Emilia Clarke Reveals She's Had Multiple Brain Aneurysms

Emilia Clarke - Game of Thrones

While Emilia Clarke has kept herself busy with a variety of projects, on screens both big and small, her personal life has been more unstable — particularly given a series of medical scares she faced nearly ten years earlier. As she revealed in a piece she penned for The New Yorker, the film and television actress found her life on the line when her health took a sudden and drastic turn for the worse shortly after she finished filming the first season of Game of Thrones. The celebrity, then 24, fell victim to two devastating brain aneurysms. Were it not for luck and fate, the star-on-the-rise would likely not be where she is today. Here's what Clarke wrote:

Finally, I was sent for an MRI, a brain scan. The diagnosis was quick and ominous: a subarachnoid hemorrhage (SAH), a life-threatening type of stroke, caused by bleeding into the space surrounding the brain. I’d had an aneurysm, an arterial rupture. As I later learned, about a third of SAH patients die immediately or soon thereafter. For the patients who do survive, urgent treatment is required to seal off the aneurysm, as there is a very high risk of a second, often fatal bleed. If I was to live and avoid terrible deficits, I would have to have urgent surgery. And, even then, there were no guarantees.

As Emilia Clarke confessed in the autobiographical article for The New Yorker, it was shortly after the actress finished filming the first season of Game of Thrones that she noticed a stark change in her health. One day, while she was working out, Clarke found herself with an awful headache she could not shake. In fact, Emilia Clarke could barley muster up the energy to put on her sneakers, let alone do any sort of intensive workout.

At that point, by her own admission, the fatigued actress claimed her brain was "damaged." From there, Emilia Clarke was rushed to the emergency room, and her recollect of the events are a fog. That's when she learned she had a subarachnoid hemorrhage. And she was lucky to live, given that many people afflicted with this aneurysm often don't walk away with their lives. She spoke to her second aneurysm and brain surgery, saying:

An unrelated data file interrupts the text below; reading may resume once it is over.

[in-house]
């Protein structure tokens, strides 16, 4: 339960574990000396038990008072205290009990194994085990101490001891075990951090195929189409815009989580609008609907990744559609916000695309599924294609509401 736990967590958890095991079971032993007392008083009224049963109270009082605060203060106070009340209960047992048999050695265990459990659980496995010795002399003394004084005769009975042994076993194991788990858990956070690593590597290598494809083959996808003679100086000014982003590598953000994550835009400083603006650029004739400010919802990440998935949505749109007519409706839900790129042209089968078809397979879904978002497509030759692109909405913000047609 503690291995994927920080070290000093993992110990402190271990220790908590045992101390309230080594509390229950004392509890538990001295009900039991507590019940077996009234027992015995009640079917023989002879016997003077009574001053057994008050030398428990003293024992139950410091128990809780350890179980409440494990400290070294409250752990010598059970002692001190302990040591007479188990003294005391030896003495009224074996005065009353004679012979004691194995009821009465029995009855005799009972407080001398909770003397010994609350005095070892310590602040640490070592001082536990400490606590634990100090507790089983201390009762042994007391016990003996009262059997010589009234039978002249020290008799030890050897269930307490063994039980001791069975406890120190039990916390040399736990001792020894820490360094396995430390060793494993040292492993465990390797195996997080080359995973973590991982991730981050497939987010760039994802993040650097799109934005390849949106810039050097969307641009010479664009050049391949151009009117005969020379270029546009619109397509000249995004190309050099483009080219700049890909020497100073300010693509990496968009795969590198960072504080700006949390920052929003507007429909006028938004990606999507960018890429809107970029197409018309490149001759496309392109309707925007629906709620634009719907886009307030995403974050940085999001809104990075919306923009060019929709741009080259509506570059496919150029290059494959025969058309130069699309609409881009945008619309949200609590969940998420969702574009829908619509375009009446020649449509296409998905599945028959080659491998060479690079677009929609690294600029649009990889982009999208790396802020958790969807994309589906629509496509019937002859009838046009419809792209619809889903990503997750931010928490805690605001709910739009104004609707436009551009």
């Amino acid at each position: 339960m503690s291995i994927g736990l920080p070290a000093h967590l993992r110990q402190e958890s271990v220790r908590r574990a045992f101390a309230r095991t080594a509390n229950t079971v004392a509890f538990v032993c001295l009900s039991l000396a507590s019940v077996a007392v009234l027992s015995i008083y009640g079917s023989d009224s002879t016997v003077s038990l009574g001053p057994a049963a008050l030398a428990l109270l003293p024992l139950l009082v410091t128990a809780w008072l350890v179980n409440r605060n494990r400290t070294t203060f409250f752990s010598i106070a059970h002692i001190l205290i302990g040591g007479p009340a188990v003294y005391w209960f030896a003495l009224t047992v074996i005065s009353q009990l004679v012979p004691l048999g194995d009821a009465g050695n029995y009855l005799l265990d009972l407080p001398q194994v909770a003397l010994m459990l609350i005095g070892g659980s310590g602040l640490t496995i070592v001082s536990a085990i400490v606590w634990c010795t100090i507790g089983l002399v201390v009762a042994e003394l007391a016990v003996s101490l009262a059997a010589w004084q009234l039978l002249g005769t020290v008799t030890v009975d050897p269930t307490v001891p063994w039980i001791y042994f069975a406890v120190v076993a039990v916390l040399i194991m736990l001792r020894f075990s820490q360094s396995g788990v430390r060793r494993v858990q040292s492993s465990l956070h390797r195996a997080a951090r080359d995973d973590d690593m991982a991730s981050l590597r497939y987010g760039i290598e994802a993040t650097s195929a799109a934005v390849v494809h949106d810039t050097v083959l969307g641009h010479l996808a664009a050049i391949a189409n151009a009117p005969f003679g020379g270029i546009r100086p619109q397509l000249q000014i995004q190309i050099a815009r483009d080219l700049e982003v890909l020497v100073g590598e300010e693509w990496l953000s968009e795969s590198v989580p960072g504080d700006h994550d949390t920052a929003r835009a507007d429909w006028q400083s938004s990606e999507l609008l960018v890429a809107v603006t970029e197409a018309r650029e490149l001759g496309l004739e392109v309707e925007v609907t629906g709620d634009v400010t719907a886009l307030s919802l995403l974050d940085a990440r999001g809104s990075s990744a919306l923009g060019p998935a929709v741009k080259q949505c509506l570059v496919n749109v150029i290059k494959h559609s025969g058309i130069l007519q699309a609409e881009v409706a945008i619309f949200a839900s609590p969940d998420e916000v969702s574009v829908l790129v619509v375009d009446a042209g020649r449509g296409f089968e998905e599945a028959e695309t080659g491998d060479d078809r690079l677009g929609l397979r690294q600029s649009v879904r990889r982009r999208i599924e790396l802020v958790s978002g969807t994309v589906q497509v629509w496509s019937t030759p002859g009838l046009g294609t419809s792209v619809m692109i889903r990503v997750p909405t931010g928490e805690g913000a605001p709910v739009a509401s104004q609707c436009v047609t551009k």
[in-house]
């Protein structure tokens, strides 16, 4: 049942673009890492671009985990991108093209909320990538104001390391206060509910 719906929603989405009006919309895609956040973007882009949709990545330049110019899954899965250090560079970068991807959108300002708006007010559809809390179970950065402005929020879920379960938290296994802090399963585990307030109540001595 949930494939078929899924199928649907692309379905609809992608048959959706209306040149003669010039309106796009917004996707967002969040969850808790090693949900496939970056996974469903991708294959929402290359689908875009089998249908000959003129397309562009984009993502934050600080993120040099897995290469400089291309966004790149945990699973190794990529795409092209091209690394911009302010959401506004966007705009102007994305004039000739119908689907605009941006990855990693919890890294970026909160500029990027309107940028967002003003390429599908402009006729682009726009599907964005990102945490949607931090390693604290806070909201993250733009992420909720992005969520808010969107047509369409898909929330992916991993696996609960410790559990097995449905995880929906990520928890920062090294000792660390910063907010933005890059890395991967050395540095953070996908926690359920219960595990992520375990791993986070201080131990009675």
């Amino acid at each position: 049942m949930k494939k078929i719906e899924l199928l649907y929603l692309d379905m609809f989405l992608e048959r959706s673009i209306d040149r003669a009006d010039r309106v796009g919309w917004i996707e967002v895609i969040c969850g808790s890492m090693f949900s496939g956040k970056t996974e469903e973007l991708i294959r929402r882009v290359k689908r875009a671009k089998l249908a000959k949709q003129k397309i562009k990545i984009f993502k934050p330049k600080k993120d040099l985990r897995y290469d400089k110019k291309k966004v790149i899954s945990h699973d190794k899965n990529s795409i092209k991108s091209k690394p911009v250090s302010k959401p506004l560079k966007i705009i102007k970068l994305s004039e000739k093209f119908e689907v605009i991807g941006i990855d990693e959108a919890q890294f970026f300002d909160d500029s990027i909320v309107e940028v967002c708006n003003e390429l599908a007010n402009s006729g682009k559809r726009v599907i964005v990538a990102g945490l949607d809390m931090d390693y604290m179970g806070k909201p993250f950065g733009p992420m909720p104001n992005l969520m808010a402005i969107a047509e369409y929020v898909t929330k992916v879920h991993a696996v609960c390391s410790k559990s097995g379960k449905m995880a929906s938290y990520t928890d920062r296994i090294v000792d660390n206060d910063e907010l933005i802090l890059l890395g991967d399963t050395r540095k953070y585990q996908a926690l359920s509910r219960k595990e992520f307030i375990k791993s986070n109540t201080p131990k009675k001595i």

While I was still in New York for the play, with five days left on my SAG insurance, I went in for a brain scan—something I now had to do regularly. The growth on the other side of my brain had doubled in size, and the doctor said we should 'take care of it.' I was promised a relatively simple operation, easier than last time. Not long after, I found myself in a fancy-pants private room at a Manhattan hospital. My parents were there. ‘See you in two hours,’ my mum said, and off I went for surgery, another trip up the femoral artery to my brain. No problem.

As she explained in the article, Emilia Clarke's brain did not pick a very convenient time to need brain surgery. But she knew it was important, and it was possibly a matter of life and death if she didn't go through with this procedure. And this surgery wasn't ultimately her last, nor her worst.

The whole story is worth reading, because it's best to hear it from Clarke's own perspective. But it's safe to say that we are lucky to have the actress, because that was by no means a guarantee. And while she has remained silent about this devastating part of her life, she now feels confident to share it with the world. Because she feels we should know the story.

Will Ashton

Will is an entertainment writer based in Pittsburgh, PA. His writing can also be found in The Playlist, Cut Print Film, We Got This Covered, The Young Folks, Slate and other outlets. He also co-hosts the weekly film/TV podcast Cinemaholics with Jon Negroni and he likes to think he's a professional Garfield enthusiast.